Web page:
|Photo: Wikimedia Commons|
Like many of the grouse species, human expansion has put a cramp on the sage grouse style and their population has sharply declined from the teen-millions to the hundred thousands over the last hundred years. Normally with this decline a species would receive federal protection status however the larger political battle has left this grouse on the wrong side of the road. The fossil fuel industry and at times the renewable industry has different intentions for what is currently sage grouse habitat and sage grouse often are precluded from conservation despite their circumstance.
While it seems like some can be indifferent to the plight of the sage grouse the same can’t necessarily be said for the on-the-ground workers and volunteers in local towns and federal and state governments. This disagreement has created some funding to study and see the birds close up. A lot of these jobs involve counting the birds at the leks, trapping and radio collaring the birds at night and then stalking them with radio telemetry during the day to find out more about their habits and habitat. I was recently honored with the opportunity to join some graduate students from the University of Nevada for several nights of sage grouse trapping and wanted to share the experience.
A Night in the Life of a Sage Grouse Trapper
You meet up with your crew just before sunset and drive out to the trapping location. Your crew consists of a Spotter who carries a boom box, binoculars, and a spotlight and one or two Catchers (that’s me!) with headlamps who carry fishing nets that are about 2 feet in diameter and are attached to an 8 foot pole.
Once at the trapping location you wait until true darkness before walking around looking for grouse. The walking around consists of walking for a while then stopping while the Spotter uses the spotlight and binoculars to scan the area for the greenish eye-shine of a sage grouse. The sage grouse eye-shine is almost impossible to see with the naked eye from any large distance however as a spotter you will be able to see the eye-shine of rabbit, coyote, and pronghorn throughout the night. Spotters often like to look in areas of low vegetation (so the grouse are easier to see and catch with our downhill momentum), or from the top of a hill looking down at a lower elevation on the other side of a small valley.
Many times you can spend hours (or nights) walking around in the dark looking for eye shine. This gives a Catcher a lot of time to look at the stars, twist an ankle in a badger hole or think about what they are doing with their lives.
Once a sage grouse is spotted you may have to get closer to the sage grouse. So everyone in the group will turn off their headlamps and walks/stumbles in the dark a little closer to where the grouse is. It can feel like Elmer Fudd hunting wabbits in the dark at times.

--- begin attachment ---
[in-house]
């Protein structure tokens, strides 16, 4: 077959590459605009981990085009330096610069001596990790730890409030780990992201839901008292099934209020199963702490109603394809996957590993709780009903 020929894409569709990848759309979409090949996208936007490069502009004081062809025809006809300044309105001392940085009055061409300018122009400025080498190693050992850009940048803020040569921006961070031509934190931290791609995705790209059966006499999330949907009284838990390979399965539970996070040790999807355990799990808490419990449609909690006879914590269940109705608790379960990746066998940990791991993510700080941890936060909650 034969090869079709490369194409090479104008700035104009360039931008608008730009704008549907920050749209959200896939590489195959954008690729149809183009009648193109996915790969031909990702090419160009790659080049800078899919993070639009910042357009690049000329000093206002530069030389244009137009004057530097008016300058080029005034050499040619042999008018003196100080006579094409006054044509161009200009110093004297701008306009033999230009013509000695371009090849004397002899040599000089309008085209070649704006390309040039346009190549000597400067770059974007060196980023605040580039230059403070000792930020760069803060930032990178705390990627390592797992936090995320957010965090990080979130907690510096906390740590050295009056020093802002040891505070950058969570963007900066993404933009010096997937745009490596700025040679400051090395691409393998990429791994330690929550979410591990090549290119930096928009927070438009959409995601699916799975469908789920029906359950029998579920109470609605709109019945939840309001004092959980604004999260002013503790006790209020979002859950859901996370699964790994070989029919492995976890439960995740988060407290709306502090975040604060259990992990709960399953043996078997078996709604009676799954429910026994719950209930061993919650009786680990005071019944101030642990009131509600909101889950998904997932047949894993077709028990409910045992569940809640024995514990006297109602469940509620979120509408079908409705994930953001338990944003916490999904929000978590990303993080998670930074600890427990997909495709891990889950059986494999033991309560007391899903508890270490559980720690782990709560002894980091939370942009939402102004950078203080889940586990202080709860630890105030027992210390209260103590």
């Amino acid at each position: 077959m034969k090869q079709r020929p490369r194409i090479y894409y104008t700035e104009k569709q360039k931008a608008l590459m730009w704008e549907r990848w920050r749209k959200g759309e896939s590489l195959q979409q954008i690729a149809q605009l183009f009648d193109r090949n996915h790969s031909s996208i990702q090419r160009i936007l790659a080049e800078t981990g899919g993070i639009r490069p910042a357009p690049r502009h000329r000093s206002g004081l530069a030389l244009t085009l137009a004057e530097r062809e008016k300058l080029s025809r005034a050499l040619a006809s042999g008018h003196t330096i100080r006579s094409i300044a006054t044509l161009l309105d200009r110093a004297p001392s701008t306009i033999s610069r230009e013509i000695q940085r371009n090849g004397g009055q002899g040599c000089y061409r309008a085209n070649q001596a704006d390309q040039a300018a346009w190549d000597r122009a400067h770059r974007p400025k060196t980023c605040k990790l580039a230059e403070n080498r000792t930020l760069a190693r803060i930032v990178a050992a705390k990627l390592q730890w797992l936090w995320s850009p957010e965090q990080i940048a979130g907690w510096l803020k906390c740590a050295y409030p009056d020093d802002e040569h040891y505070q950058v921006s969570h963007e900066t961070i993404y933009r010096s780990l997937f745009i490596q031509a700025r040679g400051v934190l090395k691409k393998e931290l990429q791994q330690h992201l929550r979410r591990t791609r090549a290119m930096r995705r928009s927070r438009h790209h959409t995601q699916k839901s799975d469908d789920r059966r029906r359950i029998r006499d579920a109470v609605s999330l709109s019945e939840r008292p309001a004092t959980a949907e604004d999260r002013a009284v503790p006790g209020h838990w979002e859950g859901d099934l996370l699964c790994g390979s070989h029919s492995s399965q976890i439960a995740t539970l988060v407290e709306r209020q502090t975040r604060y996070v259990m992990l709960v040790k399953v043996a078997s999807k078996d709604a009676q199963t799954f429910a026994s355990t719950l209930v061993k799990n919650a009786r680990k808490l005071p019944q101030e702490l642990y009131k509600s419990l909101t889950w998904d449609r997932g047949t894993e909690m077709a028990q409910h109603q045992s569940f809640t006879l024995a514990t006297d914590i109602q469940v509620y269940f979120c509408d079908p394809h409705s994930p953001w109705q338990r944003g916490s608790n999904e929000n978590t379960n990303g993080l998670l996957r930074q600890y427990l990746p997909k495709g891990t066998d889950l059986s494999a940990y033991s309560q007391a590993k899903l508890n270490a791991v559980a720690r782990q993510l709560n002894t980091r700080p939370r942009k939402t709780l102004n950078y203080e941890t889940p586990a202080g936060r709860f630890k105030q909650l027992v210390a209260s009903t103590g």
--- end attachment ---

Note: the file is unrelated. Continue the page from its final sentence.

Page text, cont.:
Once within capturing distance (within a 100 yards) the Spotter beams the sage grouse with the spotlight to blind it/mystify it and gives the signal for the boom box. The boom box then plays incredibly loud and incredibly heavy metal music to muffle the groups footsteps and thoroughly confuse the birds. Once the boom box starts the entire teams starts racing in the dark to where the sage grouse is. During this part of the capture we played Rooster by Alice in Chains but pretty much any loud metal music would work.
The Catchers (who have no idea where the sage grouse is located because they didn’t see the eye shine) furtively look at the ground to figure out where the spotter is pointing the spotlight. Eventually when the catchers are within 15 feet of the heavily camouflaged grouse they see the stunned bird. The Catchers then run in front of the Spotter at the last second and net it while it still on the ground and then pounce to pin the 4 pound bird to the ground. Usually the birds are sitting in small groups and many will flush during the process but usually you’ll catch a couple. Once the birds are sufficiently captured the boom box is turned off.
After the capture, different measurements and methods can be taken on the bird from sexing it to weight and wing measurements to taking blood samples and placing a radio collar on the bird. It varies study by study. Despite the odd method of capturing the birds it is surprisingly effective, inexpensive, and has a lower capture myopathy (death related to capture or handling) than many other methods. A lot of times the captured bird will loose a few feathers and poop on your pants, or in one unfortunate experience, on your face (tastes like sage!). After you process the bird you place it in taller bushes so it has a chance to recover rather than immediately flushing into the dark night.
Want to Trap Grouse?
During this time of year several Sage Grouse positions and volunteer opportunities open up around the Great Basin area. The current attention to sage grouse varies state by state but if you are interested in getting a job working with these goofy birds search state departments of wildlife (especially Colorado, Wyoming and Nevada) and local universities. Funding has been provided for more than a couple research students.
Do you have any experience trapping grouse? Write a comment and let us know about your experiences!
Meg Renninger writes about the fantastic adaptations of animals and humans at animalsandweapons.com. A fervent supporter of the local library and loyal reader of many blogs, Meg also finds time for her two dogs, large garden, and local breweries. Follow her on Twitter.